Many families have concerns about the length and cost of the probate process. In Indiana, some estates can avoid probate.
Review available probate exemptions and consider estate planning strategies to qualify for simplified probate.
Assets that bypass probate
Indiana state law allows the estate executor to transfer most property directly to the beneficiary, including:
- Any assets with a transfer-on-death deed, including real estate
- Bank accounts for which the deceased person named an inheritor
- Living trust assets
- Any assets the deceased person owned with a spouse or family member, including financial accounts and real estate
- Retirement accounts with a named beneficiary
The simplified probate process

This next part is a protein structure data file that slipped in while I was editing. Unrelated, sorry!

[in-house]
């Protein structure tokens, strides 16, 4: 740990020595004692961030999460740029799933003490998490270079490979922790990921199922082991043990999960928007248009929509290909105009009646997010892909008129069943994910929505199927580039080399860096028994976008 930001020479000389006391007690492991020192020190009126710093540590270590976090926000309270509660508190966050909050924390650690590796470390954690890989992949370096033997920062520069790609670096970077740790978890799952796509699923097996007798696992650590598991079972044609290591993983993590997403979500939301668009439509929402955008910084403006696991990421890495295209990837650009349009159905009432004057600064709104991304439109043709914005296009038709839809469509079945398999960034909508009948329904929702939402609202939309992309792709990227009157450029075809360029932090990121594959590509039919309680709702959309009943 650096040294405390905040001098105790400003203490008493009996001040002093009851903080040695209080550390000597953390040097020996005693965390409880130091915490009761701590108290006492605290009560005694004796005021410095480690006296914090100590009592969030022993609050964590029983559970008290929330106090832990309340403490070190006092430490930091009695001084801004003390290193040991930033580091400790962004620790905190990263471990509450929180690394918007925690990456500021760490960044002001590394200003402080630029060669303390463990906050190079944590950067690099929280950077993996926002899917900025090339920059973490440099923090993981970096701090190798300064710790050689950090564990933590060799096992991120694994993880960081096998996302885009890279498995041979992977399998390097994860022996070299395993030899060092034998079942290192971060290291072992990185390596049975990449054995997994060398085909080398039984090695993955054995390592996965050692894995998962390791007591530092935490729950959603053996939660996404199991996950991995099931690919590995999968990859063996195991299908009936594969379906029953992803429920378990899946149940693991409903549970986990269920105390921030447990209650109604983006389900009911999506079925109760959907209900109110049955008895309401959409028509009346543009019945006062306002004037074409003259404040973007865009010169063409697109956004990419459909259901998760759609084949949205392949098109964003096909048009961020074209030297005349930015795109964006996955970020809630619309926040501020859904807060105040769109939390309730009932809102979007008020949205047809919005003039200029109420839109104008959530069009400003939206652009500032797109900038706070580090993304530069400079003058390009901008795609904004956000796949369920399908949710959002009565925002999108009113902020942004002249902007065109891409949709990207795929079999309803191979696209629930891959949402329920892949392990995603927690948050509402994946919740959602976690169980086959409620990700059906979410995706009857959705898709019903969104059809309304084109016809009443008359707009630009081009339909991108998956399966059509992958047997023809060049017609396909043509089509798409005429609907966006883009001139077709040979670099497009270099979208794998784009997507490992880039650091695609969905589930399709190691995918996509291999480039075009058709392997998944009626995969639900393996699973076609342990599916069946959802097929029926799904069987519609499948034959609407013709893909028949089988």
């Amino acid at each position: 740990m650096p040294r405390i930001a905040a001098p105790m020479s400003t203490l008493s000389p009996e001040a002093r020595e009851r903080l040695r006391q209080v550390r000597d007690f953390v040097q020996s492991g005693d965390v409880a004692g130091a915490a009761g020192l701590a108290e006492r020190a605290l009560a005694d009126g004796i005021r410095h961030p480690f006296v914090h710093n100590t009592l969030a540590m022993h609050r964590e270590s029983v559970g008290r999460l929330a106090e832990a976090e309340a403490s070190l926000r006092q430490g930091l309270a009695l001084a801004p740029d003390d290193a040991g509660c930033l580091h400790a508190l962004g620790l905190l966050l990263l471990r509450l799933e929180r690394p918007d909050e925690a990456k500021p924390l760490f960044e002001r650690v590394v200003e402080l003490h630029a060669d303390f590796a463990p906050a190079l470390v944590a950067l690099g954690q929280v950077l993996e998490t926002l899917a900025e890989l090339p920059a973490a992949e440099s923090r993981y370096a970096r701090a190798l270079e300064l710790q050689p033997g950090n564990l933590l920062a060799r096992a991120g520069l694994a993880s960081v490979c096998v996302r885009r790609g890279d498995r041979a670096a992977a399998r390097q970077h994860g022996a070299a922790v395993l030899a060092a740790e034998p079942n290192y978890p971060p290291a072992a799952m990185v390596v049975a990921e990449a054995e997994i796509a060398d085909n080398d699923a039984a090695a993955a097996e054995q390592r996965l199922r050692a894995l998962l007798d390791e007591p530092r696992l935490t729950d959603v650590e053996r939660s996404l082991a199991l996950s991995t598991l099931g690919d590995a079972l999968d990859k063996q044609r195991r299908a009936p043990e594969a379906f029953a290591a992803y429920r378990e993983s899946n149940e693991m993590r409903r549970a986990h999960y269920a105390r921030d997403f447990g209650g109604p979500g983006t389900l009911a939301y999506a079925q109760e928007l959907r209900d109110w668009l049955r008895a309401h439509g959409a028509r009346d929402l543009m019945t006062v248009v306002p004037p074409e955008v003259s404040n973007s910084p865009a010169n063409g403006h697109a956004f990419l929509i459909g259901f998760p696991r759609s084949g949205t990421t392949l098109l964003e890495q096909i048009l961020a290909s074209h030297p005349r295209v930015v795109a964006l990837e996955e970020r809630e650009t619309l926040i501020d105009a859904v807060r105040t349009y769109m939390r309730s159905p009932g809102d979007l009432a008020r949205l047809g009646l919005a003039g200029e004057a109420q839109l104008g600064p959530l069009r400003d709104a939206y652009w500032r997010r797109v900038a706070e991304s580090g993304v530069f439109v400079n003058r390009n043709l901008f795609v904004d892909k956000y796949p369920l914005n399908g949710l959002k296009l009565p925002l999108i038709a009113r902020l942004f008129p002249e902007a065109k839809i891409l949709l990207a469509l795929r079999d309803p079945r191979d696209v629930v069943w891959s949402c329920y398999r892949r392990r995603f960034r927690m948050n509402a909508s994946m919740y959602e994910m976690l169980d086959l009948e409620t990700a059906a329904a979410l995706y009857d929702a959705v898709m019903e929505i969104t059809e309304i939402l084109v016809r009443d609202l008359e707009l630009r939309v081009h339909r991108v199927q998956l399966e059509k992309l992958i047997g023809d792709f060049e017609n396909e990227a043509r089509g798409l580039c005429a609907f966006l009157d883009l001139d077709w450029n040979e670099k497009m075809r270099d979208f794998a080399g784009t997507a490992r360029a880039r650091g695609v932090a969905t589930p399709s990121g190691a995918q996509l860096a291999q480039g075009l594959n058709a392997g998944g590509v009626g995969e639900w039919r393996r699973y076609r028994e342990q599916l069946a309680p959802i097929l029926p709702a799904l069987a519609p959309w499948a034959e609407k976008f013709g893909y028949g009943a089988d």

Indiana only requires court-supervised probate when the deceased person was the sole owner of more than $50,000 in assets. This does not include the probate-exempt assets listed above.
During the estate planning process, the person can establish a trust or designate individuals to inherit most property. This arrangement allows the executor to avoid probate completely.
When an estate does require simplified or formal probate, the process starts when a family member or the will’s executor files a court petition in the county where the deceased lived. The court will grant permission for the family member or executor to settle estate debts and distribute property to the beneficiaries.
Some situations require formal probate regardless of the value of the estate. This may apply if the deceased person has more debts than assets or owned distinctive items that are difficult to value, such as art. Probate also occurs if the person did not have a will, the will is not clear or someone contested the will in court.